LAMPUNG PROVINCE, Sumatra, Indonesia— On Nov. 30, the Southern Baptist Convention launched the weeklong 2003 International Missions Emphasis to boost congregational and individual offerings to the board. The International Mission Board – SBC’s wing for foreign missions, relies on the Lottie Moon Christmas Offering for half of its annual financial support.
Following the challenge of $133 million in offerings, the Baptist Press – SBC’s media wing – began releasing a special series on international missions fields, new and old, to supplement the missions emphasis, entitled, “That All Peoples May Know Him: Follow God’s Purpose.”
The Dec. 3 highlight was placed on the Lampungese in Sumatra India. According to Baptist Press, there are less than 20 Christians in the province of 2 million. And with many Lampungese having minimal to zero exposure to the modern world, the missionaries stationed in the Sumatra’s most impoverished region endure severe hardships as they try to change the status quo.
One of the main characteristics boasted by the Lampungese is a communal work spirit; the villagers gather together to undertake housing and farming projects. Another characteristic painted by the people is pride.
“Lampungese are a fierce and admittedly proud people,” explained a missionologist who called himself Calvin Walters for security purposes. "Guarding your honor -- personal, family, tribal -- at all costs is paramount."
"Lampungese say: "It is better to die than to lose face,” explained an Indonesian Christian who lives among the Lampungese. "They are so proud, but so blinded by their apathy and poverty."
According to Walters, the Lampugnese are a “high-identity Muslim” community, that follow the religion because of its ties to the ethnicity.
"They may say they are 99.9 percent Muslim, but they are 'high-identity' Muslims," Walters says. "They say, 'I am Lampungese, so I'm Muslim.' But they don't know really what it means [to be a Muslim] beyond fasting, praying and covering their women,” said Walters.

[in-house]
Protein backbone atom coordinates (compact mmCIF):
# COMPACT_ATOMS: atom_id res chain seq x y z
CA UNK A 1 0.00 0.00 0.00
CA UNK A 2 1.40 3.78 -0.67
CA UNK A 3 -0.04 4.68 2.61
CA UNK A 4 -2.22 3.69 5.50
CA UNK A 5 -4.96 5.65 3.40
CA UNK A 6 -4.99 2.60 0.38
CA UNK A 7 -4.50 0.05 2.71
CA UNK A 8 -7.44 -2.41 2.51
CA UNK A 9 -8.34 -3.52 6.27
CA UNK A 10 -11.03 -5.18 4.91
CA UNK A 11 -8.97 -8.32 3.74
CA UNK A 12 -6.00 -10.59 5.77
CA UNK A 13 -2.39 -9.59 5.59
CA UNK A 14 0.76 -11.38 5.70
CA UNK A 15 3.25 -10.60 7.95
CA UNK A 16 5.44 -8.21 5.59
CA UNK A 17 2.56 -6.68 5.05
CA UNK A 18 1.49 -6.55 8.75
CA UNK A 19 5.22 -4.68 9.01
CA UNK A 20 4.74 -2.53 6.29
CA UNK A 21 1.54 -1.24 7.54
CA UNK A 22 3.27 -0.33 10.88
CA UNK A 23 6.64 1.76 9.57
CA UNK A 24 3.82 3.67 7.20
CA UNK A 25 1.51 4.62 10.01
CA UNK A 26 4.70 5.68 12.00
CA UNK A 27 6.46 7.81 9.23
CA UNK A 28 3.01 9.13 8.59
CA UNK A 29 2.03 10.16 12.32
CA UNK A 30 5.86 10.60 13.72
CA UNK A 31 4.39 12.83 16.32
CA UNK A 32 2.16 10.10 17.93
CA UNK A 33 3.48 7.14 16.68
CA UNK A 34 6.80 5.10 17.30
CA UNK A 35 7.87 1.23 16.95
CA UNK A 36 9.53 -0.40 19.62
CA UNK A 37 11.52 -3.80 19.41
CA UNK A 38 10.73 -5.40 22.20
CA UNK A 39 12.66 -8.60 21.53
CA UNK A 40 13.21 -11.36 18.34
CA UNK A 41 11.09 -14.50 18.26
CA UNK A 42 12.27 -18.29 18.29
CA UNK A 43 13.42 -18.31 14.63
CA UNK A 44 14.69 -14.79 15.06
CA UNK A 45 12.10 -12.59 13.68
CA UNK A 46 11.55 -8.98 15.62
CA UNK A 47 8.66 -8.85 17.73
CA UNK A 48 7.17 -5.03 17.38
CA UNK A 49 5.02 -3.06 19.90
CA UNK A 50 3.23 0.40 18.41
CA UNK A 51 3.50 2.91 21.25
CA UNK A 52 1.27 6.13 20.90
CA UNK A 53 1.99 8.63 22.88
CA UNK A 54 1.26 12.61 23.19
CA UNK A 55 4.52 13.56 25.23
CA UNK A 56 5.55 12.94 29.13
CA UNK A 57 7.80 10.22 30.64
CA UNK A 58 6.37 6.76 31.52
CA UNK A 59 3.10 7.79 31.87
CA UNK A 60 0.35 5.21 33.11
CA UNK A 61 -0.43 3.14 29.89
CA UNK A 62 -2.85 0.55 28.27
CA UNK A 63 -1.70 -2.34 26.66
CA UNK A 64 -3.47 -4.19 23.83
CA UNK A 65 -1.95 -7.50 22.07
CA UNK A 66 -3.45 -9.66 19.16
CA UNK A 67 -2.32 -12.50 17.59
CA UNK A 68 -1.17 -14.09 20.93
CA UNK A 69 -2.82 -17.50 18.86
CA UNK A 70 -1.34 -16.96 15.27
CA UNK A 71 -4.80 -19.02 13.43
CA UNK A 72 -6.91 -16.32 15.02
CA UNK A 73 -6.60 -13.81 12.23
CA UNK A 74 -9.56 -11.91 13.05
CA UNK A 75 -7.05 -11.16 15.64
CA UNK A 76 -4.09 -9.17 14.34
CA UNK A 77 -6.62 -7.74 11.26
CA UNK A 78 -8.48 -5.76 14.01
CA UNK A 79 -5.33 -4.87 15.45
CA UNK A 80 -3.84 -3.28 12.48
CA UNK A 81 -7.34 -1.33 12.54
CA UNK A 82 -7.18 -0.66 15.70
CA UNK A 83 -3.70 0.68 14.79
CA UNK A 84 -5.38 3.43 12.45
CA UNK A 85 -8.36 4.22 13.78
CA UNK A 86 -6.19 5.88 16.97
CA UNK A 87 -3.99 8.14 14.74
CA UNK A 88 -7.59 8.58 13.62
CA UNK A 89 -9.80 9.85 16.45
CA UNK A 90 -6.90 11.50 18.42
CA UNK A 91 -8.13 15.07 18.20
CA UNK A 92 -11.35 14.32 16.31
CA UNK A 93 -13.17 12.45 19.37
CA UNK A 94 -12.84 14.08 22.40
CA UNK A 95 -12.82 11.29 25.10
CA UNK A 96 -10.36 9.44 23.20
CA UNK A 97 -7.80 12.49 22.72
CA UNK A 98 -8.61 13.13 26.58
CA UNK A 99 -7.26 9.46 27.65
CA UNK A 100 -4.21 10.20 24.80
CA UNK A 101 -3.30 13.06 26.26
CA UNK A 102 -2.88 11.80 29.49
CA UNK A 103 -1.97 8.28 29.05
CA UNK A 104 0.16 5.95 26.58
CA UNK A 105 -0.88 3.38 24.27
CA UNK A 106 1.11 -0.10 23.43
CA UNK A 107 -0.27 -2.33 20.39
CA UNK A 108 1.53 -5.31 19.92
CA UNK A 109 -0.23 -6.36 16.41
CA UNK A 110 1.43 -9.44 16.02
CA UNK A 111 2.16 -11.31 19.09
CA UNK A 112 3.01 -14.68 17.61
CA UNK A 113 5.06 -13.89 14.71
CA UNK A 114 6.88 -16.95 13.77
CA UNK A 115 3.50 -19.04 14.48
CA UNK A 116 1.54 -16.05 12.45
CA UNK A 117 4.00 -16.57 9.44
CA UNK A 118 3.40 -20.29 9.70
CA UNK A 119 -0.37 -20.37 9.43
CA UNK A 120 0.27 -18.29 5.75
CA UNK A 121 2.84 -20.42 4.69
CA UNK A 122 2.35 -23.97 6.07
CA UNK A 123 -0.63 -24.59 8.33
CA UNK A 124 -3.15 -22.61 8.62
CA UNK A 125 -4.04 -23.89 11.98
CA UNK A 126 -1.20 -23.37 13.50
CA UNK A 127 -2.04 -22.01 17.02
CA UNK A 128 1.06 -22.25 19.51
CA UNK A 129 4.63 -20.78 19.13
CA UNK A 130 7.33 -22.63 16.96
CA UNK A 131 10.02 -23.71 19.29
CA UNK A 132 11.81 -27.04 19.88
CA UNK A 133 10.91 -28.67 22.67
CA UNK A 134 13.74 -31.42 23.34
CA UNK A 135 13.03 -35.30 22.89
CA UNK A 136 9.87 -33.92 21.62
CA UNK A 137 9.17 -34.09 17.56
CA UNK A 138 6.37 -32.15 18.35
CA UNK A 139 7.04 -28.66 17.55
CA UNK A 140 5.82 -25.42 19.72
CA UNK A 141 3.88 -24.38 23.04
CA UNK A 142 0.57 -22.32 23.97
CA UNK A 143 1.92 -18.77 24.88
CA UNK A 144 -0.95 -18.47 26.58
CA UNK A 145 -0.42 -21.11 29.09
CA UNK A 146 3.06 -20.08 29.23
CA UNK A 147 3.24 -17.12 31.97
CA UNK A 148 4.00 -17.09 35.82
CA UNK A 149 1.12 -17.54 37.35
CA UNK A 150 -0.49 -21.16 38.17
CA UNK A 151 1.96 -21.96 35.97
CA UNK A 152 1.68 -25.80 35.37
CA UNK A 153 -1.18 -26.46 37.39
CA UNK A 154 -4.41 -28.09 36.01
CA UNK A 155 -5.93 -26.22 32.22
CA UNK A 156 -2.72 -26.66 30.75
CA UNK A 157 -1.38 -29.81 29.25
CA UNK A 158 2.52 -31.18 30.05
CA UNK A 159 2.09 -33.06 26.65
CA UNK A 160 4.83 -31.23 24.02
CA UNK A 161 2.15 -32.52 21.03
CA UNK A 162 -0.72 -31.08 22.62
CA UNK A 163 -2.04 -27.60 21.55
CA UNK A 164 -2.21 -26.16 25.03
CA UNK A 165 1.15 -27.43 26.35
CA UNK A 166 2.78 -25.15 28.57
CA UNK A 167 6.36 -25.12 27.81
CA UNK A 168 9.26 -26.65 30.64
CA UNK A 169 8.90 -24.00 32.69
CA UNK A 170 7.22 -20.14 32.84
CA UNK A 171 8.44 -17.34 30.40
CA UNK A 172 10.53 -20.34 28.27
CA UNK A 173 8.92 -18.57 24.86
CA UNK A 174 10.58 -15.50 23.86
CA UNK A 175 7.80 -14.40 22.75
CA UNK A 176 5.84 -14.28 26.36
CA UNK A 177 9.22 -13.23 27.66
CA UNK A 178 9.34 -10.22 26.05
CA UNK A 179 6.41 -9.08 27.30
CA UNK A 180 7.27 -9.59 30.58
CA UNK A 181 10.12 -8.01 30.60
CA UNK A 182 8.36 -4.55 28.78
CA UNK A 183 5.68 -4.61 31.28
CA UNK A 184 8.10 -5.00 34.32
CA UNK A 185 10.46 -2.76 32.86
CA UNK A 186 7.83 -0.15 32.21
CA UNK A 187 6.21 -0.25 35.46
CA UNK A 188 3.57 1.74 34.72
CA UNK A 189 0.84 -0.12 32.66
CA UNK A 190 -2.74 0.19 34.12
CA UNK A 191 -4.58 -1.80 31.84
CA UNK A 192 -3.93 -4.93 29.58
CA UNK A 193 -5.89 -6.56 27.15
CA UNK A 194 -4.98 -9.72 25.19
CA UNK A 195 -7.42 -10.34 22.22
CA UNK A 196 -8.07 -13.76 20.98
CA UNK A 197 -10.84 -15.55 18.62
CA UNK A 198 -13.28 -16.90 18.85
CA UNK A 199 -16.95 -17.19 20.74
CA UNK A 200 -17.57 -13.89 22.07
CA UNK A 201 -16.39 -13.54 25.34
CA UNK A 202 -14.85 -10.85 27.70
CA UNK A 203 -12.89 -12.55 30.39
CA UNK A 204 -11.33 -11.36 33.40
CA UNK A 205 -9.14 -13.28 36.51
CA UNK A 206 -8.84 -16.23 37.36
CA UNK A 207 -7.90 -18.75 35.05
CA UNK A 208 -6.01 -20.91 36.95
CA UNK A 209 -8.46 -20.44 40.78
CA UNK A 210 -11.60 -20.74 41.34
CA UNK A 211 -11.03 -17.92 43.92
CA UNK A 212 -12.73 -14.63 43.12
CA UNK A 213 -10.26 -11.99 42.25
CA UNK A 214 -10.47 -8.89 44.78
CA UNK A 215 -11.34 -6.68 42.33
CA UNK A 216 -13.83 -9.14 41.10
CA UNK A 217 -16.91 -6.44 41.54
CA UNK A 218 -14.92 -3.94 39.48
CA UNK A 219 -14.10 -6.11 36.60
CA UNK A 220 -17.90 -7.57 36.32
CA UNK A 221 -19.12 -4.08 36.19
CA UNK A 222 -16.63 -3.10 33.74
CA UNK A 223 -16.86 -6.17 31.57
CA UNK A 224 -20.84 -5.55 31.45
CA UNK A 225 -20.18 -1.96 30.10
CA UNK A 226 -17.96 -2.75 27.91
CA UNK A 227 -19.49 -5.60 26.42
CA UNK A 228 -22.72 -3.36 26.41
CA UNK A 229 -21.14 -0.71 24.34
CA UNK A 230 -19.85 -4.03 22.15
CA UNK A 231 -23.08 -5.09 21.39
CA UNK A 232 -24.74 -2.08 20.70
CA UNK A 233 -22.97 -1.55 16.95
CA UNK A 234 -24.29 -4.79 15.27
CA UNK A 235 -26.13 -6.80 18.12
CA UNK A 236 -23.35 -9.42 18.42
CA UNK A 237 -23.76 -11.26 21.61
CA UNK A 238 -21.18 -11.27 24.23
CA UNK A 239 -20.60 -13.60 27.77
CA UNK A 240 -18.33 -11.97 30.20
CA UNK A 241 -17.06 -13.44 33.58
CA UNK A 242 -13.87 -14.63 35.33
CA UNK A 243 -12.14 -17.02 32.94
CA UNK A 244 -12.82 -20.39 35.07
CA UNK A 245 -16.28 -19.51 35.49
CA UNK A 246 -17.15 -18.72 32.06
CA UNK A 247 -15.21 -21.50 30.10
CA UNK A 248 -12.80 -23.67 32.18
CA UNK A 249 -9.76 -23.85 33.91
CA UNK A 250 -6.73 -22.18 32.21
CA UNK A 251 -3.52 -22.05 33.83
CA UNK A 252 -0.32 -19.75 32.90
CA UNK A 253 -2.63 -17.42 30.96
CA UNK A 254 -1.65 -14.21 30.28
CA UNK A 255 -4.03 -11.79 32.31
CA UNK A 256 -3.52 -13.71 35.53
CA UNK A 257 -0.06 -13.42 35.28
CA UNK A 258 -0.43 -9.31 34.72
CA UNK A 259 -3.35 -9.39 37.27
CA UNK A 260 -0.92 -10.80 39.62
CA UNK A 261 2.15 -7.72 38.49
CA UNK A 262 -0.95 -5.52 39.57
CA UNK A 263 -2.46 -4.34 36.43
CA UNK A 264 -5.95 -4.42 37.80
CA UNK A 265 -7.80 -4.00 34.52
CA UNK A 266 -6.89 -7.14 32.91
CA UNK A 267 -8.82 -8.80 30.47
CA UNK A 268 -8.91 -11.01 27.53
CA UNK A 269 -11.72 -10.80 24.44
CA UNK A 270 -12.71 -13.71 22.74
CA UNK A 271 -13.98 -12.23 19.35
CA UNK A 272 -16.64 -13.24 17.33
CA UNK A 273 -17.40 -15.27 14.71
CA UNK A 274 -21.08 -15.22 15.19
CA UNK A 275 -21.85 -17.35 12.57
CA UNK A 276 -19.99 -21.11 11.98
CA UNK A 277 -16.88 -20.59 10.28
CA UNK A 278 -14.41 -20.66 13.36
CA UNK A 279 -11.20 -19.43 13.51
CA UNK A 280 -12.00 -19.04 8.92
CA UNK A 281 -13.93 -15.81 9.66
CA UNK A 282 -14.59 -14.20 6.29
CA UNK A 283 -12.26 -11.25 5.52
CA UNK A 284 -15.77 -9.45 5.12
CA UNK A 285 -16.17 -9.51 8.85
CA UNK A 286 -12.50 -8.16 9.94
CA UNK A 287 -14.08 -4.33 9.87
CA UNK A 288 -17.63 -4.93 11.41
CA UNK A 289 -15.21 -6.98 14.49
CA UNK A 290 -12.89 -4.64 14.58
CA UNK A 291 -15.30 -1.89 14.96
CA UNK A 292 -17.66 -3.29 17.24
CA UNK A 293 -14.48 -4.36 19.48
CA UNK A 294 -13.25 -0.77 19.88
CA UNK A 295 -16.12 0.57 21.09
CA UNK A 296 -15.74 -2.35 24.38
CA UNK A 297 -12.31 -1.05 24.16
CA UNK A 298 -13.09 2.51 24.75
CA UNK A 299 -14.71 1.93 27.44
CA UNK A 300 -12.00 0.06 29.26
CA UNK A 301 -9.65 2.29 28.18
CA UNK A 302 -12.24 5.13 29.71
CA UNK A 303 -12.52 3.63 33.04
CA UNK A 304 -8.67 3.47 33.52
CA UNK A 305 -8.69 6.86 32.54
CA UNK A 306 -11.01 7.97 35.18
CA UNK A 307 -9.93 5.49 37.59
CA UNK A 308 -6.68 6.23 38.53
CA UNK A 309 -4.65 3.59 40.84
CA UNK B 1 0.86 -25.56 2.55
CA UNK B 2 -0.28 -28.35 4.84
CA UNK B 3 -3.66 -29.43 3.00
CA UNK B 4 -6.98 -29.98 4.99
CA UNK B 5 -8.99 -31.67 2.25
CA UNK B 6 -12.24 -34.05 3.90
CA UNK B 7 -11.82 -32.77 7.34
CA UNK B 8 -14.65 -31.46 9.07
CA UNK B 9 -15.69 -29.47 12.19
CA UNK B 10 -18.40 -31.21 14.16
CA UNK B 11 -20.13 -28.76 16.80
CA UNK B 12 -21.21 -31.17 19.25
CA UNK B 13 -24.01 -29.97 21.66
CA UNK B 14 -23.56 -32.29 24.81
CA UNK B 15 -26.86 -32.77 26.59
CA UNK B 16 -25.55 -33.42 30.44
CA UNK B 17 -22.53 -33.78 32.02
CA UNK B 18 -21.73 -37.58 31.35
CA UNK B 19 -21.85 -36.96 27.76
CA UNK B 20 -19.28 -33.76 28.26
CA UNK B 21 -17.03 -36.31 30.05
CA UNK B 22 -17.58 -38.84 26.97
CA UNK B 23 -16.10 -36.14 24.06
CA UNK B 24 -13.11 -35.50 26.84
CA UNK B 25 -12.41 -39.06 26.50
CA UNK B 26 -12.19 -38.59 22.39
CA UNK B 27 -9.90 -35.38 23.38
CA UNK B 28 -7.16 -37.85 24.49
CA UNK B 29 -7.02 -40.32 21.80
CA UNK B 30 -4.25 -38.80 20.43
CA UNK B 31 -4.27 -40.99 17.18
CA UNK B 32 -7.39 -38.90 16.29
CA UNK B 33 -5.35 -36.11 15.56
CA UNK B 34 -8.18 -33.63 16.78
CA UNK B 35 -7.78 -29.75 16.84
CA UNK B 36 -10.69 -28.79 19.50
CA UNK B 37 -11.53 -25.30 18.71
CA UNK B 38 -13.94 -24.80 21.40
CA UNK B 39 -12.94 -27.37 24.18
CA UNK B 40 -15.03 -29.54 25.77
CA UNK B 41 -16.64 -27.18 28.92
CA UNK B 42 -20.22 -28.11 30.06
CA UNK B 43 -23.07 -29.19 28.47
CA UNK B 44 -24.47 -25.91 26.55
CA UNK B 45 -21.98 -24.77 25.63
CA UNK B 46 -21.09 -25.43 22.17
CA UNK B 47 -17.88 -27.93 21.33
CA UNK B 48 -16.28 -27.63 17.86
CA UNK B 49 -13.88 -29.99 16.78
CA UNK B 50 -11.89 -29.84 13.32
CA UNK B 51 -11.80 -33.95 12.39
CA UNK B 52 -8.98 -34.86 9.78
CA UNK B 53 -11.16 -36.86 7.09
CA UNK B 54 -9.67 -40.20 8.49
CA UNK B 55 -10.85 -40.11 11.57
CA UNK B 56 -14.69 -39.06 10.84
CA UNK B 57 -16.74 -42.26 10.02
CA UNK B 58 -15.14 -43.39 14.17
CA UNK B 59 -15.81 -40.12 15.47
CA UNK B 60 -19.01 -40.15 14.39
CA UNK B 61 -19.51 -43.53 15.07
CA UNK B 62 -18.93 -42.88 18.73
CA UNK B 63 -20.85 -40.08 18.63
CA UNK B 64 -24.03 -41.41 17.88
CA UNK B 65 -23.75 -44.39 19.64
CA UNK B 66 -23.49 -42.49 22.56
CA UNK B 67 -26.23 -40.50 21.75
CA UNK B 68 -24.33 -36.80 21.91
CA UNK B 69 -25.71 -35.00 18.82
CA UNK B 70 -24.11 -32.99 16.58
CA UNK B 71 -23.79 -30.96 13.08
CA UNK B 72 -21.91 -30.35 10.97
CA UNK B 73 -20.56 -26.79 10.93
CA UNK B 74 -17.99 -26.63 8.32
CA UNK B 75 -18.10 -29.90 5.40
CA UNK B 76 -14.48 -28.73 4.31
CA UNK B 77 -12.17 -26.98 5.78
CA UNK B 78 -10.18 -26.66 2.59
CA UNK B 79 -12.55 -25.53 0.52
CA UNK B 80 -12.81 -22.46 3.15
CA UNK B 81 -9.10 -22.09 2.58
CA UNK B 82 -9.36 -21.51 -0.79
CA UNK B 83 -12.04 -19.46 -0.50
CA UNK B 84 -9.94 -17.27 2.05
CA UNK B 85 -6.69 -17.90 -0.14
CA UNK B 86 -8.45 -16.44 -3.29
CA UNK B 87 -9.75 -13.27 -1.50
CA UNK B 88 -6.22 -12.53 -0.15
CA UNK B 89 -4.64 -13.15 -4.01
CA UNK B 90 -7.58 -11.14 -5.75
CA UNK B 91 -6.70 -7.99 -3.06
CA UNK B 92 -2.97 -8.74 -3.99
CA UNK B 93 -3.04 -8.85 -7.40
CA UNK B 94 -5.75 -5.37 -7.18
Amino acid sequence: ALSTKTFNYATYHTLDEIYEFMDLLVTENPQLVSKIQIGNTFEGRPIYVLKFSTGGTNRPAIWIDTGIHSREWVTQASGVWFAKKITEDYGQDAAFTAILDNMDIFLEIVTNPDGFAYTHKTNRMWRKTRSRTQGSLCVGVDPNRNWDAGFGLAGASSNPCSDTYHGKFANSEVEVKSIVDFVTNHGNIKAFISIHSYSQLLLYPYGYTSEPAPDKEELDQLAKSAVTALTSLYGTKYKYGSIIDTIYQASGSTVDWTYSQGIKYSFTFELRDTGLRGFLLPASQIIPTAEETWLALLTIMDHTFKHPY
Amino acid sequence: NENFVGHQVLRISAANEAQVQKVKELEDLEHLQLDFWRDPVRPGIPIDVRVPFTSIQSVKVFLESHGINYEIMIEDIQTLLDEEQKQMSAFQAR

In actually, what defines and binds the Lampungese is animism and fear - fear of death, the spirit world, superstition, the future, and fear of bucking their age-old cultural traditions.
"If a Lampungese has a problem, they go to the 'dukun' [witchdoctor], not to the imam at the mosque," Walters says. "And no self-respecting Lampungese parent would let their child go out without a protective amulet."
Such fears and traditions, said Walters, makes it markedly difficult to reach the people.
"There are churches all over the province," Walters said. "But fear keeps the Lampungese from searching out [truth about Jesus] and the national churches from reaching out."
Fear keeps them firmly planted in the status quo. "It's not a question of what a person wants, it's what brings uniformity," he explains. "The community is everything to them.
"Whenever a Lampungese is won [to Christ] and brought into the traditional church, at best they are kicked out of their village," he says. "At worst they are threatened with death. There's not much opportunity for growth there."
Nonetheless, Walters held onto the hope that God can work through the Lampungese to effectively change them.
"My prayer is that people will see one person saved -- giving confidence that 'yes, there can be Lampungese Christians.' And when persecution does come," Walters says, "there will be such a large number of believers who are living out changed, Christian lives that there won't be a lot that can be argued with."